Thursday, September 26, 2013

Weeding the Fiction Section

Although libraries in general may seem huge, with plenty of room for books, the truth is they're not, and gaining shelf space is a competitive process. We've been weeding out the fiction section at work, and discarding unread or underappreciated books to make room for new ones.

I find discarding books depressing. Just yesterday I picked up a discarded novel that had never been checked out -- not once. How sad is that?! It must have spent time on our new books display and then migrated to the main shelves, and in a span of several years it caught no one's attention.

Think of all the work the authors put into those books, and the hope attendant on purchasing them for the library. I'm just an underling so I don't make decisions about what stays and what goes -- but I personally intervened to save three, including one about a boy in Wyoming with a pet raven that had been checked out one time, in 2008. (It's on a reading list of recommended books, so I argued it merited saving.)

I suspect some of these books go unread because they get buried in the collection. They're in the card catalog, but unless a reader is searching for fiction about Wyoming or ravens (for example) what would cause them to find that particular book? I don't see many people casually browsing the shelves. It seems like most come in with some idea of what they want -- for kids, that often means a book in one of those immensely popular series, like the Cherub books or Percy Jackson or Lemony Snicket.

So I'm thinking about ways to call more attention to some of the books we have, and to diversify some of the students' reading.

On a positive note, I've noticed that the librarians are very good about saving classics -- works by Honoré de Balzac or Saul Bellow or Turgenev -- regardless of how many times they're read. I guess some books are pretty much collection requirements.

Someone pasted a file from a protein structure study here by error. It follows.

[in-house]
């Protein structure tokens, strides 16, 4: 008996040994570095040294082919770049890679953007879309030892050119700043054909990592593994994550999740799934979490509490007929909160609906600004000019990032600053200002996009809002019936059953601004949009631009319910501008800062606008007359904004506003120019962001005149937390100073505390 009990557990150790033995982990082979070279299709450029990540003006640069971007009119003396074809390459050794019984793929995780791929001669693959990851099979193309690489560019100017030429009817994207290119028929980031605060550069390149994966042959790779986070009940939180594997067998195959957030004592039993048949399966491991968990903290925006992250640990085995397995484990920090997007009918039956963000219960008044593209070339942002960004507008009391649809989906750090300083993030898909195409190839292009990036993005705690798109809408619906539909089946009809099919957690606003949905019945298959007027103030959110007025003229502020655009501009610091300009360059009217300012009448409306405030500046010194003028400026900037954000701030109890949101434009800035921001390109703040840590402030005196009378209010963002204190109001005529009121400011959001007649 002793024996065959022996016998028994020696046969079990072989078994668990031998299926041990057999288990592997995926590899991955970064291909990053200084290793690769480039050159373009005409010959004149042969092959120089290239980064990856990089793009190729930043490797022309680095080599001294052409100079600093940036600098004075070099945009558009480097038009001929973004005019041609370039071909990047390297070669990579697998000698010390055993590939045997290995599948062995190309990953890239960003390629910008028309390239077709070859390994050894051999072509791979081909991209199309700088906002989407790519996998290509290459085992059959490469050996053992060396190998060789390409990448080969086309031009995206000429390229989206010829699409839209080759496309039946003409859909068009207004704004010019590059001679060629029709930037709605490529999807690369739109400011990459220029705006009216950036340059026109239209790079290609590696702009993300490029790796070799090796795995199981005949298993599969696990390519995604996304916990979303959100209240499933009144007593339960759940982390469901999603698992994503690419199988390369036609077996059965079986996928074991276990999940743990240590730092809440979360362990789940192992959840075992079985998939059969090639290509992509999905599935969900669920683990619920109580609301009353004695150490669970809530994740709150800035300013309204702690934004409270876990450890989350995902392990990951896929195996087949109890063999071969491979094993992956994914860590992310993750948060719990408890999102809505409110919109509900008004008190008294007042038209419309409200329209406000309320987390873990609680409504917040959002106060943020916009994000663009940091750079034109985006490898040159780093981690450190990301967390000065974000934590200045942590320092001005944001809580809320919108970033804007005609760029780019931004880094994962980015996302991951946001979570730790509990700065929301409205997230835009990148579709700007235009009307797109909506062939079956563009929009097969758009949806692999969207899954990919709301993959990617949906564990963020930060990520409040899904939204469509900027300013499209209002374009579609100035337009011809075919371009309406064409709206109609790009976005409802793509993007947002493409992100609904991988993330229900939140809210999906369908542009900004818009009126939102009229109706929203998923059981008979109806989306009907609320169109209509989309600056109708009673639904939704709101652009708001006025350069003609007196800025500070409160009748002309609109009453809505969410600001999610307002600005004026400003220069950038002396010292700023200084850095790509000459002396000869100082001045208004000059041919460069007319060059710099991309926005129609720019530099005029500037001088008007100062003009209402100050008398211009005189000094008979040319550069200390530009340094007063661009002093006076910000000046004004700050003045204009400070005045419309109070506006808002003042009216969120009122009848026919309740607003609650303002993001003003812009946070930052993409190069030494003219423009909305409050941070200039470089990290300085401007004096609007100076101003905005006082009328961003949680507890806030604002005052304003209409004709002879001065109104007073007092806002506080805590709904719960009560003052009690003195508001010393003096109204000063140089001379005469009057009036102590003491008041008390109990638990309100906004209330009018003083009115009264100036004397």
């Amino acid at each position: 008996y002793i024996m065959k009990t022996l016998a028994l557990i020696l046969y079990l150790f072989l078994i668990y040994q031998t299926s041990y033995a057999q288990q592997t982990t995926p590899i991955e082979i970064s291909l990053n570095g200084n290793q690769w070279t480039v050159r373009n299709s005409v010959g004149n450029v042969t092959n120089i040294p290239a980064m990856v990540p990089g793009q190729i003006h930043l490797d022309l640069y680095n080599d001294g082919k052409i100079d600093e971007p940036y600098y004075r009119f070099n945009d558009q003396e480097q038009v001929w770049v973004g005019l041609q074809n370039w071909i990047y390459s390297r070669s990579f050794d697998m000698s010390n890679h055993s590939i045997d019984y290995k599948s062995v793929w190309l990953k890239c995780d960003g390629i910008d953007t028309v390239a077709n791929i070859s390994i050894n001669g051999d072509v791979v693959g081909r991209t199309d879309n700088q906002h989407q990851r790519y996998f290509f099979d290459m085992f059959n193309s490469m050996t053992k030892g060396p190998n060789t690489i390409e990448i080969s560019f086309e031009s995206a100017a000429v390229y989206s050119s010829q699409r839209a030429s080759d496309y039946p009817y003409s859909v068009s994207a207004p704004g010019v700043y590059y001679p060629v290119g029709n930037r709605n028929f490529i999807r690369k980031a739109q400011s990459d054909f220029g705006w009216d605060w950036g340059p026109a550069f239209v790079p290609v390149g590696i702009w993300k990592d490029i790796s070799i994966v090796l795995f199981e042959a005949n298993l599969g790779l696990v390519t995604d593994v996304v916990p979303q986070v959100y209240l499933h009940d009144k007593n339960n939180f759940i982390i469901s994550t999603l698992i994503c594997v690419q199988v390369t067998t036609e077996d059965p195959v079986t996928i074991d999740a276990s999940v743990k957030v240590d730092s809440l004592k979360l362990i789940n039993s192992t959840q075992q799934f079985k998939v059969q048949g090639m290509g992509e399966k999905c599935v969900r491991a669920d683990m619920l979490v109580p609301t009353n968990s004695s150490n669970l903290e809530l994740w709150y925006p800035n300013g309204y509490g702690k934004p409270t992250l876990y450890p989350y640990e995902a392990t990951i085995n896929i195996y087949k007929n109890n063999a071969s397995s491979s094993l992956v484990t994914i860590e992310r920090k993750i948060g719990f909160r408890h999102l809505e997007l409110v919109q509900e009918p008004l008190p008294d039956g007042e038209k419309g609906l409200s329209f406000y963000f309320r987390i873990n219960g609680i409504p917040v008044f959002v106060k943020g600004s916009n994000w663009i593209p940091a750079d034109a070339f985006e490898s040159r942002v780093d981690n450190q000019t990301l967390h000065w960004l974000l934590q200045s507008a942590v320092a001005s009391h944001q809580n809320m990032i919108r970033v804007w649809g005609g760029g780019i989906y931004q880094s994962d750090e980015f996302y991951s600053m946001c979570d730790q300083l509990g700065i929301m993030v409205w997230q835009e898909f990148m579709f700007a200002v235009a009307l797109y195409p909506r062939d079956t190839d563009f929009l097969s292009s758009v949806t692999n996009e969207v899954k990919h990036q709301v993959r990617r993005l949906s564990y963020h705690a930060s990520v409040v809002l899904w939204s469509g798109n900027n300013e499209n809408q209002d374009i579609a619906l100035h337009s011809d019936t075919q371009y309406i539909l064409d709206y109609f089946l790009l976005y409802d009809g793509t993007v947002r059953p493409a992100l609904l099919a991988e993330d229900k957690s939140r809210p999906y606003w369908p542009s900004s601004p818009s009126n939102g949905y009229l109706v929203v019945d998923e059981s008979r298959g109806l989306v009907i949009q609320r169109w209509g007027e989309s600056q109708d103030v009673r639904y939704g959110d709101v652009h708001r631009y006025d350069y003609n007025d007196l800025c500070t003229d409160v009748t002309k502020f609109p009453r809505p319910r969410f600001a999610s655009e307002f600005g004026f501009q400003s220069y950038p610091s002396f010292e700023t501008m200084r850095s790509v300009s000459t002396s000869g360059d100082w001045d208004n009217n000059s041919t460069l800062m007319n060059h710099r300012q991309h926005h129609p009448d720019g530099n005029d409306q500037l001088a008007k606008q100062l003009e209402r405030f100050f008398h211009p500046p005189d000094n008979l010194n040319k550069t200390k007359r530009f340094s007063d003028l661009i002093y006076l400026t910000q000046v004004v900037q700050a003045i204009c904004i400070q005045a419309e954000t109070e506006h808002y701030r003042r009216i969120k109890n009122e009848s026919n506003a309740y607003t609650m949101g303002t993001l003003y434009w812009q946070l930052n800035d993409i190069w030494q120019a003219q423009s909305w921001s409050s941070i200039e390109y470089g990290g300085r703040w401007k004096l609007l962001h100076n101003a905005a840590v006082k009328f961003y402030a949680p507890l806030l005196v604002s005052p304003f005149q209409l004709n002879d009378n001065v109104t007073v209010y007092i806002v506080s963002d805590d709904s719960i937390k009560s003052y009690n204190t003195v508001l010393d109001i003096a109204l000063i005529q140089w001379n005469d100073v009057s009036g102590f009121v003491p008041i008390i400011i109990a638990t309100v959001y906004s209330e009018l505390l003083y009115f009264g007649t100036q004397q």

The whole process makes me glad I'm not an author!

(Photo: Chepstow Road, Westbourne Park.)


Ms. Moon said...

I feel sorry for authors whose books are on sale for a buck in the remainder bins.
I know what you're talking about.

ellen abbott said...

Maybe you could set up a table with some kind of catchy slogan to attract attention to some of those books.

Lorianne said...

Echoing what Ms. Moon said. Whenever I see bookstore remainders, I feel sad and wonder "Why bother writing a book when it's all impermanent, anyway."

It's weirdly comforting to think my BLOG might have a longer (virtual) shelf-life than a print book would.

The Bug said...

It's not exactly the same, but this is why I go, "thank you, no" when family members urge me to publish my poetry. They really have no idea of what a futile gesture that would be!

My Corner of the world said...

When I go to the local library, I gravitate to the shelf of "Librarian recommended" books. They change every week and are displayed slightly opened with the covers facing front along with a note as to which librarian read and recommended the book. Nice touch I thought.
I found many good reads that way!

Linda Sue said...

The beautiful old oak card catalogue in our library was removed , replaced with computers. I have only been to the library twice since that happened. Loved to browse the card catalogue and would get side tracked frequently finding books that sounded more interesting. The cards were tactile, aged, some with pencil marks "good book!" scribbled by some one...Curious to know title of the book about the boy in Wyoming, might like to read that one!

Reya Mellicker said...

You are such a good hearted person, Steve. You truly are.